Tulane remained in its season-long hitting funk for 11 innings on Friday night at Turchin Stadium. For once, though, the Green Wave did not care.
Hunter Hope crushed a grand slam high over the wall in left field as Tulane beat Wichita State 5-1 in 12 innings. The Wave, which had been scoreless for 28 consecutive innings to that point, erupted for five runs after the Shockers went ahead 1-0 in the top of the 12th.
“I laid off a couple of curveballs, and I just knew they were coming with a fastball,” Hope said. “Honestly I didn’t feel it off the bat. It was just right there. It was perfect.”
The Green Wave (16-23) won for only the third time in 15 games. Wichita State (21-20) lost for the 10th time in 15 outings, committing four errors along the way but not paying for any of them until Tulane’s unlikely explosion in the 12th.
Hope’s blast came after shortstop Stephen Alemais tied the game with an RBI single through the left side, scoring Richard Carthon from third. The ball was closer to the top of the lights than the top of the wall as it sailed out of Turchin Stadium — Tulane’s first grand slam of the year, its ninth home run, Hope’s third and his first since March 7 against California.
“I turned around and looked at coach (Chad) Sutter and was giving him knuckles,” interim coach Jake Gautreau said. “But he left me hanging because he was watching the flight of the ball and I think he was actually in shock. When it landed, he was still staring out there.”
Wichita State scored the game’s first run in the top of the 12th on a disputed play at the plate. Micah Green tried to score from third on a wild pitch from Emerson Gibbs and was ruled safe as Gibbs applied the tag, prompting catcher Jake Rogers to spike his mask as Gautreau raced out to protest the call.
Green led off the 12 with a double down the right field line and went to third on a bunt single by Dayne Parker. Tulane gave itself a chance to get out of the inning when Alemais, a late-inning substitution after being benched for the LSU game, fielded a high hopper and tagged Parker out before throwing to first for a double play while Green inexplicably never left third base.
Then came Gibbs’ wild pitch, but Rogers reached it quickly and made the play very close with his flip to Gibbs at home.
Gibbs (2-2) got the win. Ray Ashford (1-3) took the loss for Wichita State.
Before Hope’s game-winner, Alemais took the pressure off the Wave by finally ending the scoring drought.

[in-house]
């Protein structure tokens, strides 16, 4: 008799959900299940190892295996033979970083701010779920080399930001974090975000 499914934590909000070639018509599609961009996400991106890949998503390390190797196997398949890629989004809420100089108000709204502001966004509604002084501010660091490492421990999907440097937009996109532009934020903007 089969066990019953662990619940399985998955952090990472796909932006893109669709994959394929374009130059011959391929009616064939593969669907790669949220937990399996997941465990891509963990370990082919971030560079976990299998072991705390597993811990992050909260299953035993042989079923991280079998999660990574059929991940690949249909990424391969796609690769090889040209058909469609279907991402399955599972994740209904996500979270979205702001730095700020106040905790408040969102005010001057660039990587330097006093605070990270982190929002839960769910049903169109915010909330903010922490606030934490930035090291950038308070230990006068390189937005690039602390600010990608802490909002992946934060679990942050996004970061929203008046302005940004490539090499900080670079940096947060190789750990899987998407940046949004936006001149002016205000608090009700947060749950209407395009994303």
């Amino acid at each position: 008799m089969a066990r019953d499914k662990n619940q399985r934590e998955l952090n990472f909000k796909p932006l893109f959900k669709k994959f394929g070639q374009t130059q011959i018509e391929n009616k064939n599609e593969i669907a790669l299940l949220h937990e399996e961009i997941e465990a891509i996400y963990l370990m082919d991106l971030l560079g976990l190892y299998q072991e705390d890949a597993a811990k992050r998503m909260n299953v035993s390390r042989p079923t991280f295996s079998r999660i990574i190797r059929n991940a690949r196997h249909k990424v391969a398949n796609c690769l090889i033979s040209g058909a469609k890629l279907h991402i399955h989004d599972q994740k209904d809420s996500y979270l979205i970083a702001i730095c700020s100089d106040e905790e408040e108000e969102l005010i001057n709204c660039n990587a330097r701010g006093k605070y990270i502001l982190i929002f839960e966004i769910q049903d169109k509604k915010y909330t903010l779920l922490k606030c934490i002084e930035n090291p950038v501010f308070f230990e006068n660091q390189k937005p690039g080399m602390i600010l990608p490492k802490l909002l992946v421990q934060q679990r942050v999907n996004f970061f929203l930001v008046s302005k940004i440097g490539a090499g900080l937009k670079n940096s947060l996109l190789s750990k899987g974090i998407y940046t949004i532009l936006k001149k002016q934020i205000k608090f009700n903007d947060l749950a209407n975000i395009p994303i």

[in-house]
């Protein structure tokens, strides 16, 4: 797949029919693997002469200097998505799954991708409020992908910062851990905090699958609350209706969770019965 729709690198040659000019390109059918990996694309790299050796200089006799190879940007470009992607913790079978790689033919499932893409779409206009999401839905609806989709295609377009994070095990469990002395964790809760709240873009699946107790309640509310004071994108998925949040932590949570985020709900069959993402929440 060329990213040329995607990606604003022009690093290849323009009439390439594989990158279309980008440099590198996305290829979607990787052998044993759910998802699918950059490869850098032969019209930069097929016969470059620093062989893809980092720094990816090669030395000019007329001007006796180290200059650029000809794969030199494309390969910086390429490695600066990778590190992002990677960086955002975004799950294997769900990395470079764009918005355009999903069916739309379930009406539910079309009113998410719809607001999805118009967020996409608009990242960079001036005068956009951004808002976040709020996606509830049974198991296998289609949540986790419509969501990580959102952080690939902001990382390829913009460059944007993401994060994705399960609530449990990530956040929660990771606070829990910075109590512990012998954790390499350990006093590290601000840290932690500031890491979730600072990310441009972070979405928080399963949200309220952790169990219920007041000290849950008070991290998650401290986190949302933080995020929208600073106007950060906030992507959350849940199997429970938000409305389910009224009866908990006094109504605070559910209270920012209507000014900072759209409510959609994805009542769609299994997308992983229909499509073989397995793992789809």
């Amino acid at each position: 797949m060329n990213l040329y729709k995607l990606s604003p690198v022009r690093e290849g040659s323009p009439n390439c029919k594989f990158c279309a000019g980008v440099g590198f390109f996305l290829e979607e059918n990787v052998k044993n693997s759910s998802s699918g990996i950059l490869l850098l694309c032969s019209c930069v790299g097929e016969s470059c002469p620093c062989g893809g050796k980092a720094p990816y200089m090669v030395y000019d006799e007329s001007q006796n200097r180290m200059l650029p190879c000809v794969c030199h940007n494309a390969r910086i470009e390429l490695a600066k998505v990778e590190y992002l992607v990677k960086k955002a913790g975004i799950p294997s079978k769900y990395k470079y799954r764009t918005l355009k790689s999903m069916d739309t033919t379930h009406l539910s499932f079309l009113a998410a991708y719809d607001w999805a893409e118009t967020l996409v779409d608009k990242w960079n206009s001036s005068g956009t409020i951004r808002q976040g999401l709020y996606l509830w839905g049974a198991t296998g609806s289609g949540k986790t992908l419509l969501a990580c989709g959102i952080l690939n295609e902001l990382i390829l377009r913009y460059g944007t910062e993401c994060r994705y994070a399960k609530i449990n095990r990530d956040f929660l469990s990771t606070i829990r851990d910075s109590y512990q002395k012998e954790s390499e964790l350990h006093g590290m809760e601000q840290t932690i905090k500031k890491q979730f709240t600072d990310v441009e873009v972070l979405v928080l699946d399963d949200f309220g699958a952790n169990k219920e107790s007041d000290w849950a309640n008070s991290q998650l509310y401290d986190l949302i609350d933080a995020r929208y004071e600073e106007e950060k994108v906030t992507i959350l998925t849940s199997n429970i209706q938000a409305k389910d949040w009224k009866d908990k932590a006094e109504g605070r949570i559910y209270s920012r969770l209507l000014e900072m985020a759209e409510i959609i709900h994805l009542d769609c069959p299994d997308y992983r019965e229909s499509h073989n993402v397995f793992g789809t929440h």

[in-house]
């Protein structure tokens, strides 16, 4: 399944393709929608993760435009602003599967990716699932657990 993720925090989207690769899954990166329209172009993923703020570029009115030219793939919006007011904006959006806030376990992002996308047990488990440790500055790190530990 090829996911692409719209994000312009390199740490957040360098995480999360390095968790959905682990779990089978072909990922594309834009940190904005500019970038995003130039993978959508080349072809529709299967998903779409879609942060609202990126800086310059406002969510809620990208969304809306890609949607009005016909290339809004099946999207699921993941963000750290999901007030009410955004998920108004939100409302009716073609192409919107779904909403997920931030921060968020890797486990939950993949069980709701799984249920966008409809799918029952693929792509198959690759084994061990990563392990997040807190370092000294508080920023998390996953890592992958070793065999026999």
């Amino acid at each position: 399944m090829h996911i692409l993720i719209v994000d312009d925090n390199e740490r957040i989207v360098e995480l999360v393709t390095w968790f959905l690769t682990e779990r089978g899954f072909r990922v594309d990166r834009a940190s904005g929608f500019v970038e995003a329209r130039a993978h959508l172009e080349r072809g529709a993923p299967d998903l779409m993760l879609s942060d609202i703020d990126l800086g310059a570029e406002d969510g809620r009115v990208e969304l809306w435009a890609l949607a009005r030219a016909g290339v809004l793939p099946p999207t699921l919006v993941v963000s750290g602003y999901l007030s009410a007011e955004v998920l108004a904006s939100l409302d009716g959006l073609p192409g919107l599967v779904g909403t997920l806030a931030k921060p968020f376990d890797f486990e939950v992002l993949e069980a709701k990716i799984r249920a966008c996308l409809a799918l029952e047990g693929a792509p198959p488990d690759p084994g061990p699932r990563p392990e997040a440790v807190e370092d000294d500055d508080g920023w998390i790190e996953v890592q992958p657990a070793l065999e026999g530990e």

“After they scored that one run, we said we can’t lose this game,” Alemais said. “We’ve been losing too many games, and there was nothing else to lose. We were going to play our heart out, and that’s what happened.”
Tulane’s Tim Yandel pitched out of a bases-loaded, no-out situation in the top of the ninth, preserving the scoreless game.
The Wave appeared to be in deep trouble when Yandel walked the leadoff batter, drew first baseman Bowen Woodson off the bag with an errant throw on a bunt and gave up a fluke infield single that appeared to hit Green’s bat twice.
No problem. Hope threw home for a forceout before starting a nifty inning-ending 5-2-3 double play with a quick reaction on another grounder.
Tulane runners reached third base four times before the 12th inning outburst but could not make it the extra 90 feet.
The best chances came in the bottom of the eighth and ninth.
Hunter Williams swung and missed at three straight sliders in the ninth before Bowen Woodson flew out to shallow right field after Tulane loaded the bases with one out. Garrett Deschamp and Andrew Garner began the inning with hard singles, advancing to third on a sacrifice by Hope.
Tyler Wilson led off the eighth with a double down the left-field line. Grant Brown pinch ran for him and advanced to third on a sacrifice, but Carthon hit a soft liner to short and Willsey grounded out to shortstop to end the threat.
Tulane shut down Wichita State cleanup hitter Casey Gillaspie, who entered with a .414 average but went 0 for 5 against the Green Wave’s unusual infield shift. Deschamp, the starting shortstop, stood almost directly behind second base and fielded two hard-hit grounders that went right at him.
“We had a pretty nice little scouting report on him,” Gautreau said. “We wanted to shrink the field as much as we could, and tonight it worked out our way.”
Neither starting pitcher was around for the decision. Tulane freshman Corey Merrill allowed four hits in seven innings, while Wichita State’s A.J. Ladwig lasted nine innings, yielding five hits and striking out nine.